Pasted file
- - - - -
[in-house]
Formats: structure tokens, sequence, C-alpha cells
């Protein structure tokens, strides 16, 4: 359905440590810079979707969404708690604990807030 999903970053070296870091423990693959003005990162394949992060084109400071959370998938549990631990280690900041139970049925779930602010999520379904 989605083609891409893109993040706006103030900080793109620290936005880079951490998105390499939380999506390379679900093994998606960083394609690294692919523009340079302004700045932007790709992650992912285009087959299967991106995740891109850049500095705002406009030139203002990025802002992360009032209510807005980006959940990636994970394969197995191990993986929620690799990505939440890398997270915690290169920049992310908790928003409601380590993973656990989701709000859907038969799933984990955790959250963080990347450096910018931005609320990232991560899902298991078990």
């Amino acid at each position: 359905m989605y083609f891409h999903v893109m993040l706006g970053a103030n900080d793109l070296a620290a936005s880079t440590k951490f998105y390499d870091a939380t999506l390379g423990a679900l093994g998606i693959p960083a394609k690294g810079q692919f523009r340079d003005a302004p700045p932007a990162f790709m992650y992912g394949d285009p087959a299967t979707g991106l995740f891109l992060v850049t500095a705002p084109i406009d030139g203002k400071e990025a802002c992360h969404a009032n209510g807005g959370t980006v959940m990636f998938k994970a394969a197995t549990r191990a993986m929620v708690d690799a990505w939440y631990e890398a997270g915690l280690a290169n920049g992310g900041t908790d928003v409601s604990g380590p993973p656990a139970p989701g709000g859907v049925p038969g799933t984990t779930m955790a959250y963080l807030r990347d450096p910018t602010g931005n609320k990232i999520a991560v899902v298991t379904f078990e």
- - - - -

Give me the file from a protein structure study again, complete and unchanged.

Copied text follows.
[in-house]
Formats: structure tokens, sequence, C-alpha cells
């Protein structure tokens, strides 16, 4: 359905440590810079979707969404708690604990807030 999903970053070296870091423990693959003005990162394949992060084109400071959370998938549990631990280690900041139970049925779930602010999520379904 989605083609891409893109993040706006103030900080793109620290936005880079951490998105390499939380999506390379679900093994998606960083394609690294692919523009340079302004700045932007790709992650992912285009087959299967991106995740891109850049500095705002406009030139203002990025802002992360009032209510807005980006959940990636994970394969197995191990993986929620690799990505939440890398997270915690290169920049992310908790928003409601380590993973656990989701709000859907038969799933984990955790959250963080990347450096910018931005609320990232991560899902298991078990």
């Amino acid at each position: 359905m989605y083609f891409h999903v893109m993040l706006g970053a103030n900080d793109l070296a620290a936005s880079t440590k951490f998105y390499d870091a939380t999506l390379g423990a679900l093994g998606i693959p960083a394609k690294g810079q692919f523009r340079d003005a302004p700045p932007a990162f790709m992650y992912g394949d285009p087959a299967t979707g991106l995740f891109l992060v850049t500095a705002p084109i406009d030139g203002k400071e990025a802002c992360h969404a009032n209510g807005g959370t980006v959940m990636f998938k994970a394969a197995t549990r191990a993986m929620v708690d690799a990505w939440y631990e890398a997270g915690l280690a290169n920049g992310g900041t908790d928003v409601s604990g380590p993973p656990a139970p989701g709000g859907v049925p038969g799933t984990t779930m955790a959250y963080l807030r990347d450096p910018t602010g931005n609320k990232i999520a991560v899902v298991t379904f078990e």